Verena Tunnicliffe Ph.D. FRSC
Illustrator: Bruce Cowden
... Recommended ... 4 stars
Near her tidy, hot vent garden
Kira the spider crab cleaned her mandibles after a tasty snack.
Far above is a world Kira will never see. A research steaming
across the ocean waves will cause Kira an adventure she has never
known before. Scientists sometimes lower cameras to take pictures
of the world far below the ship, they lower recorders to take
temperature measurements. Aboard a submersible a scientist spoke
into her dive recorder. Kira watched while a clawed arm on the
submersible deposited a mesh box and a platform on the ocean
floor. With the probes in place and cameras ready the scientist
returned to the ship up on the water's surface. Kira watched
as the young crabs played amongst the things left behind by the
scientist. Kira was not pleased. They have upset the balance
of the garden. Kira set to work rearranging the probes. Octopus
hiding nearby waited for a chance to snag a little crab. The
box left behind by the scientist proved to be a place for fun
and for hiding too. After a time the submersible came back, the
little crabs hurried to the mesh box while Kira faced the strange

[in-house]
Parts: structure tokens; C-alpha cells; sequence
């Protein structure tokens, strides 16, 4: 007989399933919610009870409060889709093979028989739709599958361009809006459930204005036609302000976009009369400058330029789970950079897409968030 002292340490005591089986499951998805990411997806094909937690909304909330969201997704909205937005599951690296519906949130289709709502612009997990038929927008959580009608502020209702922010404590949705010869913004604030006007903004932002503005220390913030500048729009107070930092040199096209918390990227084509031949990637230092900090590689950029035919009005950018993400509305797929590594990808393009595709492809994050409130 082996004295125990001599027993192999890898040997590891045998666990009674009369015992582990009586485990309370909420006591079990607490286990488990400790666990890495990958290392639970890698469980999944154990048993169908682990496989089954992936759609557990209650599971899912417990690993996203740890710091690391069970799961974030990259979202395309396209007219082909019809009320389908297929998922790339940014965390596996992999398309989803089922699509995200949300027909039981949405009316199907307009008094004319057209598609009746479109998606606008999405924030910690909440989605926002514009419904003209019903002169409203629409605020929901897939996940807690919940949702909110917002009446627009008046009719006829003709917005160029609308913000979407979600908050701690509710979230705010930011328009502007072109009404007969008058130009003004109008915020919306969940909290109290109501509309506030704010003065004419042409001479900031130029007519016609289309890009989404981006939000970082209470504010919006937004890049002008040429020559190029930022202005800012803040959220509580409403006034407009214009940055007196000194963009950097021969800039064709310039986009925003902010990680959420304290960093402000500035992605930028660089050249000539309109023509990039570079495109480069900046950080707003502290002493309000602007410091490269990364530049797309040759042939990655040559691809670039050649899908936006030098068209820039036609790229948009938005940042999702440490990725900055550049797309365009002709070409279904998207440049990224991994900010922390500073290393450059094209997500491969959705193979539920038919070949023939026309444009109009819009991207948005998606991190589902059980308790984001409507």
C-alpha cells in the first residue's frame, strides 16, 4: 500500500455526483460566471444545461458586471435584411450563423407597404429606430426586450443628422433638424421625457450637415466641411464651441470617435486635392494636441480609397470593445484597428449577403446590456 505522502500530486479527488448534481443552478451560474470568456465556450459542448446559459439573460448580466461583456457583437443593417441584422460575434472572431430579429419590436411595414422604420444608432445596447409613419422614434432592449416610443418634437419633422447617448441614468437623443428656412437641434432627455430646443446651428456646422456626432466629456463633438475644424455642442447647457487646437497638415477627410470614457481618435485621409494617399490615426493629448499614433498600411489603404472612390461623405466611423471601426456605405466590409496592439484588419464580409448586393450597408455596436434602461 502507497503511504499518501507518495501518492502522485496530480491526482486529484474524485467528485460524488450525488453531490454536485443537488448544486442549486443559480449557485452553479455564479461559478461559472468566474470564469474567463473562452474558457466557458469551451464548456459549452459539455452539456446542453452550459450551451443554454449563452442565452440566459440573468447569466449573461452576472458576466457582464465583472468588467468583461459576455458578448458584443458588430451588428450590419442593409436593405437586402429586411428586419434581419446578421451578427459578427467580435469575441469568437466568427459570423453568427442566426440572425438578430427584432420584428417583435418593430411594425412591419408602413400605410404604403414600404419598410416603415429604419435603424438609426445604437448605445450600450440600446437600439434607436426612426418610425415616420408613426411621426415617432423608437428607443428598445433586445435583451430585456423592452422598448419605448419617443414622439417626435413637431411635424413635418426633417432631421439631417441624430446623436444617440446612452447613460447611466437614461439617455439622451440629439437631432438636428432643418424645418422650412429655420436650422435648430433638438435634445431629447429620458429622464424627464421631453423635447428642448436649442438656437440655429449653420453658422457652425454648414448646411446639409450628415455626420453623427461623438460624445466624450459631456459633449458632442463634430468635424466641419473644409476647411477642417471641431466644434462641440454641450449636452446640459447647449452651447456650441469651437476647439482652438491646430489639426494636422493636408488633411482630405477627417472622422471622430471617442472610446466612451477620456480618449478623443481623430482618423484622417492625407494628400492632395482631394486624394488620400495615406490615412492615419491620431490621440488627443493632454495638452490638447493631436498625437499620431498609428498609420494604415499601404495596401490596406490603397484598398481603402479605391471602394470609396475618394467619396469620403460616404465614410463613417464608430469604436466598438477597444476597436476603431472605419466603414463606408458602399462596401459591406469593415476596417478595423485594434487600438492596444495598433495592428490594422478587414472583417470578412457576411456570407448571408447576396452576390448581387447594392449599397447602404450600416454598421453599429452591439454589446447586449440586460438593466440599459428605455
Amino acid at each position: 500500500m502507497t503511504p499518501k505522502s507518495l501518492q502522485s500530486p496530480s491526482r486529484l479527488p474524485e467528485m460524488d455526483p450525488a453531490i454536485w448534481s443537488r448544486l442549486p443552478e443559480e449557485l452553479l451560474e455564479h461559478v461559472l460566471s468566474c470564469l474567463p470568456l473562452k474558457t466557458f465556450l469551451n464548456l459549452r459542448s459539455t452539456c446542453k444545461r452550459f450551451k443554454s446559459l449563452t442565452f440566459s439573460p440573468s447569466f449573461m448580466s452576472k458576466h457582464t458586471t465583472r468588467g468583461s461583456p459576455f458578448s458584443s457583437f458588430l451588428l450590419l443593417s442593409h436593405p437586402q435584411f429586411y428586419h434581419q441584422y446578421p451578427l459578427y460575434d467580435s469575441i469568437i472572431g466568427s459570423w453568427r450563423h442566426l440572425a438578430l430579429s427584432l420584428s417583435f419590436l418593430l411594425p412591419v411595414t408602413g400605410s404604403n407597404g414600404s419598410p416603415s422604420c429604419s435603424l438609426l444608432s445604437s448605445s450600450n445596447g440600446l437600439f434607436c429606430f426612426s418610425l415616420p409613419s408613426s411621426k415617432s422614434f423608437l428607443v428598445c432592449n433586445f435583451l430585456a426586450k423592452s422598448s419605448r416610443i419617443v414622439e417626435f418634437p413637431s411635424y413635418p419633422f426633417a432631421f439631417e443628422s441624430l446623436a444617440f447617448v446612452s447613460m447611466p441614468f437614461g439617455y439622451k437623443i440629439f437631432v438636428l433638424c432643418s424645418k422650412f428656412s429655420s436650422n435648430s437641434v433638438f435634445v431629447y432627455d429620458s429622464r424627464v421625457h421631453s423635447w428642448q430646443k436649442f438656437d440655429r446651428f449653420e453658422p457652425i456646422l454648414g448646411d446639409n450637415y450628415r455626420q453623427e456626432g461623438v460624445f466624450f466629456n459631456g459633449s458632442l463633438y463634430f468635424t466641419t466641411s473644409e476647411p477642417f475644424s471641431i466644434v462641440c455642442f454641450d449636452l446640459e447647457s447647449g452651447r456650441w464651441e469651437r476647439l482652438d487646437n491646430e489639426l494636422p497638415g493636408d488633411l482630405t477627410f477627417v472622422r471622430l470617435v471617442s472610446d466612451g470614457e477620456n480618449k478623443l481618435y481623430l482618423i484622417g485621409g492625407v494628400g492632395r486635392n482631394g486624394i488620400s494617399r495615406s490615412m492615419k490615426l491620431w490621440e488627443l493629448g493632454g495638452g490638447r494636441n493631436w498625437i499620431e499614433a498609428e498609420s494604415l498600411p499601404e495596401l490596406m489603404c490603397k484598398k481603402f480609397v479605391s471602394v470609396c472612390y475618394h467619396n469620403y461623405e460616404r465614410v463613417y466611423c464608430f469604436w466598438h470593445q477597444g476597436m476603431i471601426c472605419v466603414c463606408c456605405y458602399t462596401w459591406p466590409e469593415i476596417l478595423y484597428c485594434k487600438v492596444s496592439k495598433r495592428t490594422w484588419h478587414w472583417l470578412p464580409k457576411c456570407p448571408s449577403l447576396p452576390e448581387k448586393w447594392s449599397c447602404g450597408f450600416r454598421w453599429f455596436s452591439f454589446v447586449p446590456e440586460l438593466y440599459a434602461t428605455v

'animal'. At last the scientist gathered up the camera and the
temperature recorder; she left the mesh box behind. The scientist
was surprised when she saw the pictures taken by the camera down
on the ocean floor.
"Kira's Undersea Garden"
draws the reader into the narrative from the opening page. Children
are sure to find the tale enjoyable as parents or teachers read
the book aloud to them. Vocabulary is beyond the scope of the
youngest readers, however cuddled on Dad's lap, or gathered near
the teacher during 'story time' will find the 5 - 7 set fascinated
to see something of the world they did not realize existed down
on the ocean floor. Kids reading on grade 4 or 5 level should
be able to read the book for themselves with little need to ask
for help. "Kira's Undersea Garden" has a place in the
home and school library. Youngsters will enjoy hearing the story
read to them, and will turn to the book for 'pleasure reading'
even when they cannot actually read the words as yet.
Writer Tunnicliffe, a deep sea
biologist at the University of Victoria, Canada offers a fascinating
glimpse into the extraordinary world found far below the ocean
surface. "Kira's Undersea Garden" is sure to find a
ready audience among the 5-11 year old set. Spider crabs are
one of the lesser known species. Tunnicliffe's obvious knowledge
and admiration for the little creatures come through her writing.
Bo'sun aboard the Research Vessel Ron Brown a part of the NOAA
fleet in the United States, Bruce Cowden's illustrations are
perfect for the work. Tunnicliffe has added several photos of
actual spider crabs as well; I like that.
"Kira's Undersea Garden"
is a book I would gladly use in my own Kindergarten/First grade
I plan to take the edition to
work with me: today my occupation is working with adult, mentally
retarded, beginning readers. I know I will find a happy audience
for "Kira's Undersea Garden" there.